1800 – 1600 Ma
Map of Earth during the Statherian, c. 1740 Ma
Name formalityFormal
Usage information
Celestial bodyEarth
Regional usageGlobal (ICS)
Time scale(s) usedICS Time Scale
Chronological unitPeriod
Stratigraphic unitSystem
Time span formalityFormal
Lower boundary definitionDefined chronometrically
Lower GSSA ratified1991[1]
Upper boundary definitionDefined chronometrically
Upper GSSA ratified1991[1]

The Statherian Period ( /stəˈθɪəriən/; Ancient Greek: σταθερός, romanizedstatherós, meaning "stable, firm") is the final geologic period in the Paleoproterozoic era and lasted from 1800 Mya to 1600 Mya (million years ago). Instead of being based on stratigraphy, these dates are defined chronometrically.[2][3]

The period was characterized on most continents by either new platforms or final cratonization of fold belts. Oxygen levels were 10% to 20% of current values.[4]

Rafatazmia, controversially[5] claimed to be present in Statherian beds in India, may be the oldest known confirmably eukaryotic fossil organism.[6]

By the beginning of the Statherian, the supercontinent Columbia had assembled.[7]

Approximately 1.7 billion years ago, natural nuclear fission reactors were generating power in what is now Oklo, Gabon.[8]

See also


  1. ^ a b Plumb, K. A. (June 1, 1991). "New Precambrian time scale". Episodes. 14 (2): 139–140. doi:10.18814/epiiugs/1991/v14i2/005.
  2. ^ "Statherian Period". GeoWhen Database. Archived from the original on May 12, 2006. Retrieved January 5, 2006.
  3. ^ James G. Ogg (2004). "Status on Divisions of the International Geologic Time Scale". Lethaia. 37 (2): 183–199. doi:10.1080/00241160410006492.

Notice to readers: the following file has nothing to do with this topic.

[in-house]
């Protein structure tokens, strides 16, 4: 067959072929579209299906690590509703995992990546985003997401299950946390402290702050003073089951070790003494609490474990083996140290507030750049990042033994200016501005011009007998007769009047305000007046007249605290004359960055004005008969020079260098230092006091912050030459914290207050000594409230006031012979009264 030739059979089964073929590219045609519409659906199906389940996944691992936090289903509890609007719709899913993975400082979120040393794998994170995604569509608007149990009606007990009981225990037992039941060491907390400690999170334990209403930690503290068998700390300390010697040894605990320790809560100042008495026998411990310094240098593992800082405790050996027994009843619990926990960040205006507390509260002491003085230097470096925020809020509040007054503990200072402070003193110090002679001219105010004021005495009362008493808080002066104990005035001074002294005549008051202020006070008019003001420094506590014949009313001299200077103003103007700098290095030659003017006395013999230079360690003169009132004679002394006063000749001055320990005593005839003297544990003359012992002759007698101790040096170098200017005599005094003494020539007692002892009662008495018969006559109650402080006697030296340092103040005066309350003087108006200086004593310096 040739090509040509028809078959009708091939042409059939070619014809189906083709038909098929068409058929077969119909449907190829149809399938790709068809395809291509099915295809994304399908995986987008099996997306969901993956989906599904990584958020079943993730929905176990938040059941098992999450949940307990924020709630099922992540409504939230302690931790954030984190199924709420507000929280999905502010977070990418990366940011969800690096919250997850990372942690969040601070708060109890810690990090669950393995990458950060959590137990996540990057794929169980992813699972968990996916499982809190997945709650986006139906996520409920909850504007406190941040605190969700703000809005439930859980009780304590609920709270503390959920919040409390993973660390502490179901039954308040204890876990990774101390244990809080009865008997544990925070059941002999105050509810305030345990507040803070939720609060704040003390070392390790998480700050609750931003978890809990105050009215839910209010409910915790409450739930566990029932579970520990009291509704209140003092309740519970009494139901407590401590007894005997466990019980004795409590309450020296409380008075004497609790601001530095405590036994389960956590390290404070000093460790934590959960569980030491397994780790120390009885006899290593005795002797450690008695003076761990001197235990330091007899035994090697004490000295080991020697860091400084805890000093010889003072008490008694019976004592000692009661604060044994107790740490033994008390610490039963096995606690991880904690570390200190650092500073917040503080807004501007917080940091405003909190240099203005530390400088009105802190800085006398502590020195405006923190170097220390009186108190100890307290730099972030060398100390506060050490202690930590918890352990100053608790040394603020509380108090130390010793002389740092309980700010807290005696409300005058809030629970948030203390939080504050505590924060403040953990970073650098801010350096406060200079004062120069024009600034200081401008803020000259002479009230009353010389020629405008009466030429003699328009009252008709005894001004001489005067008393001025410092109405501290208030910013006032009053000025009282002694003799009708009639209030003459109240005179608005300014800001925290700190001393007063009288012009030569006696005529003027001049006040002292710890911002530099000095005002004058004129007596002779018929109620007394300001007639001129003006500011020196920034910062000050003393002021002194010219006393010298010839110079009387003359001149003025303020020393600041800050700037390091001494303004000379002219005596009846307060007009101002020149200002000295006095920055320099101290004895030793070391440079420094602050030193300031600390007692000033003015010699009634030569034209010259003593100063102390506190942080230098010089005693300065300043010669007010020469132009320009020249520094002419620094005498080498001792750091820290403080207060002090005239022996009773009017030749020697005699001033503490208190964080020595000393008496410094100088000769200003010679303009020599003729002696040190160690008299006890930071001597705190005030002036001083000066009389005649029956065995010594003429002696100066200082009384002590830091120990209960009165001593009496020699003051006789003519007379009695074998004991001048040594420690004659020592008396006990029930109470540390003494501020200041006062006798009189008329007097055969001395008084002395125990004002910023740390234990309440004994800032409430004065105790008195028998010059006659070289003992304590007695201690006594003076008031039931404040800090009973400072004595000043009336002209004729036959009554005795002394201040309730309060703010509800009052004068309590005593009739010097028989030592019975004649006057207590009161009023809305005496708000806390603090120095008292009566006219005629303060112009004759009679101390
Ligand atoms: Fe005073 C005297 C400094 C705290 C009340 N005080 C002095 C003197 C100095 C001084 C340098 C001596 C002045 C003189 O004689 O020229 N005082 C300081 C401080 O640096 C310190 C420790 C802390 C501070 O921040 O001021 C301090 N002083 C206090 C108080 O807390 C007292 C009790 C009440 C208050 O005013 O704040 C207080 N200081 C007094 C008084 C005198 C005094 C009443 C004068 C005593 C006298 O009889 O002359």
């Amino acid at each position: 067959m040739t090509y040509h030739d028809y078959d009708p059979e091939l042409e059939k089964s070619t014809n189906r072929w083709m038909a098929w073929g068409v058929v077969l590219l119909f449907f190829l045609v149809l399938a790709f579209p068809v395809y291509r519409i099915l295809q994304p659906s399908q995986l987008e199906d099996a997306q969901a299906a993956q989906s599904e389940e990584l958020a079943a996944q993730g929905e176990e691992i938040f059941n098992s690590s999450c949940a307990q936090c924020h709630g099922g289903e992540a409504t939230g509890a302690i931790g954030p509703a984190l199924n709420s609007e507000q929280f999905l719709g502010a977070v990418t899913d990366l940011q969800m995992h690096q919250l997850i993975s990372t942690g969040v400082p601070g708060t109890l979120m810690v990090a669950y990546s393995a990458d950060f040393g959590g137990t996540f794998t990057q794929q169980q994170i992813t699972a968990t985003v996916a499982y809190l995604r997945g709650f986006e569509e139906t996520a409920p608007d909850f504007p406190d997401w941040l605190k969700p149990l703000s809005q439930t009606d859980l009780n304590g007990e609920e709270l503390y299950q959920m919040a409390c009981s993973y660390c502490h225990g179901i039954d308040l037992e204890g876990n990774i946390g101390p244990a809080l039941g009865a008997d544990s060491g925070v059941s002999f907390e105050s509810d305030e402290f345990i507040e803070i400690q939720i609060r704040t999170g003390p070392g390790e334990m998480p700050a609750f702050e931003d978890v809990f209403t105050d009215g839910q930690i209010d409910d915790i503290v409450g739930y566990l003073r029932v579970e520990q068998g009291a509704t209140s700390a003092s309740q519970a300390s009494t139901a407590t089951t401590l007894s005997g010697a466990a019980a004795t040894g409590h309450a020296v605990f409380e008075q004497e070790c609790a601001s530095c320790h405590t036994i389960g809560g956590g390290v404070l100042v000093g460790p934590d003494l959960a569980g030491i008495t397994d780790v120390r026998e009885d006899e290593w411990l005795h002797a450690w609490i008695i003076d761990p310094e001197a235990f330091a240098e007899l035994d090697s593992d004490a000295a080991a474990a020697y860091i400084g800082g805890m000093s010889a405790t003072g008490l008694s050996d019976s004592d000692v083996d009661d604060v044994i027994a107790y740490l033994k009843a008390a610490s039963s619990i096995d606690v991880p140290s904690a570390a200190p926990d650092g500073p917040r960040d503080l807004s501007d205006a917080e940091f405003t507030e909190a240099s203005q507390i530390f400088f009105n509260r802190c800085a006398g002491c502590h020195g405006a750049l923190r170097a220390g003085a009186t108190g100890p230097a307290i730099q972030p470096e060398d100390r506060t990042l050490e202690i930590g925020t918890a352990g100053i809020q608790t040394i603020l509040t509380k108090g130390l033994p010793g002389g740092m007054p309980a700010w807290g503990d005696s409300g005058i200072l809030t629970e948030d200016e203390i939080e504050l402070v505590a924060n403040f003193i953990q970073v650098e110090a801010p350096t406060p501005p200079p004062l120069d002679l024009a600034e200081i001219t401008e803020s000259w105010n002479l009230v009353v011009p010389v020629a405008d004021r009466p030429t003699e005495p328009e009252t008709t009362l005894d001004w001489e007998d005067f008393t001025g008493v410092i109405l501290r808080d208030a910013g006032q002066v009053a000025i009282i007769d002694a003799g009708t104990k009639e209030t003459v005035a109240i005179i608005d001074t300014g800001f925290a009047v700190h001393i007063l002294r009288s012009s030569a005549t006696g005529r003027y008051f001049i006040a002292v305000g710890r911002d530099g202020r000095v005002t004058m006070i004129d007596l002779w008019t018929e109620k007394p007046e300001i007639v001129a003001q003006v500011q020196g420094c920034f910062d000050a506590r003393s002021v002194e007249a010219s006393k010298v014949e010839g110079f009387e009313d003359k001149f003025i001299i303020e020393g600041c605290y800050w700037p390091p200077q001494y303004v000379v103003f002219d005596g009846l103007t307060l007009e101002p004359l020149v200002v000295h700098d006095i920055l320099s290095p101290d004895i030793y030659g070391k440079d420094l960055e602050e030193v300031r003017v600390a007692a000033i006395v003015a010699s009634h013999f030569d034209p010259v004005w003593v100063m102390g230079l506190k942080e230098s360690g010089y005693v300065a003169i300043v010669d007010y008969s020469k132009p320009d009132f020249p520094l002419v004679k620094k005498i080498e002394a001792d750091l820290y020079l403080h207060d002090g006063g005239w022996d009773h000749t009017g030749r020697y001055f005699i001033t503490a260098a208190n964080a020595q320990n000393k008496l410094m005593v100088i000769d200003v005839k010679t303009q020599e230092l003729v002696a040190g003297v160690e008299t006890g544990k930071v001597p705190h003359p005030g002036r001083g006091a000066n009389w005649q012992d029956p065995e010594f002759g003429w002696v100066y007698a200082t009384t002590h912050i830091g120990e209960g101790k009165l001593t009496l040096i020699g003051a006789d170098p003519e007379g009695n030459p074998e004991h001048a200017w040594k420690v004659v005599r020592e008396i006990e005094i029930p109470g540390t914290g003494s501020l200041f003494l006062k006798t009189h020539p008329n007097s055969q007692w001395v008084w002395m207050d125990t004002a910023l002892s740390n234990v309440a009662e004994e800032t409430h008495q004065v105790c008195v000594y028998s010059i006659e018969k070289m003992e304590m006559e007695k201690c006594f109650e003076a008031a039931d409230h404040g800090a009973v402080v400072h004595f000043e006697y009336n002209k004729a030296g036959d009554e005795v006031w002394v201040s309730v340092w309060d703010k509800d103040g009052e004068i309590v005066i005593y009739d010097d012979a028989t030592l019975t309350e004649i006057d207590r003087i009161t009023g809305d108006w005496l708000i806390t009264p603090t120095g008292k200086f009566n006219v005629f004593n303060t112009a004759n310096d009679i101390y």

4. ^ Holland, Heinrich D. (2006). "The oxygenation of the atmosphere and oceans" (PDF). Philosophical Transactions of the Royal Society: Biological Sciences. 361 (1470): 903–915. doi:10.1098/rstb.2006.1838. PMC 1578726. PMID 16754606.
  5. ^ Kumar, S. (2009). "Controversy concerning 'Cambrian' fossils from the Vindhyan sediments: a re-assessment" (PDF). Journal of the Palaeontological Society of India. 54 (1): 115–117.
  6. ^ Bengtson, Stefan; Sallstedt, Therese; Belivanova, Veneta; Whitehouse, Martin (2017). "Three-dimensional preservation of cellular and subcellular structures suggests 1.6 billion-year-old crown-group red algae". PLOS Biology. 15 (3): e2000735. doi:10.1371/journal.pbio.2000735. PMC 5349422. PMID 28291791.
  7. ^ Zhao, Guochun; Cawood, Peter A; Wilde, Simon A; Sun, Min (November 2002). "Review of global 2.1–1.8 Ga orogens: implications for a pre-Rodinia supercontinent". Earth-Science Reviews. 59 (1–4): 125–162. Bibcode:2002ESRv...59..125Z. doi:10.1016/S0012-8252(02)00073-9.
  8. ^ Davis, E. D.; Gould, C. R.; Sharapov, E. I. (1 April 2014). "Oklo reactors and implications for nuclear science". International Journal of Modern Physics E. 23 (4): 1430007–1430236. arXiv:1404.4948. Bibcode:2014IJMPE..2330007D. doi:10.1142/S0218301314300070. S2CID 118394767.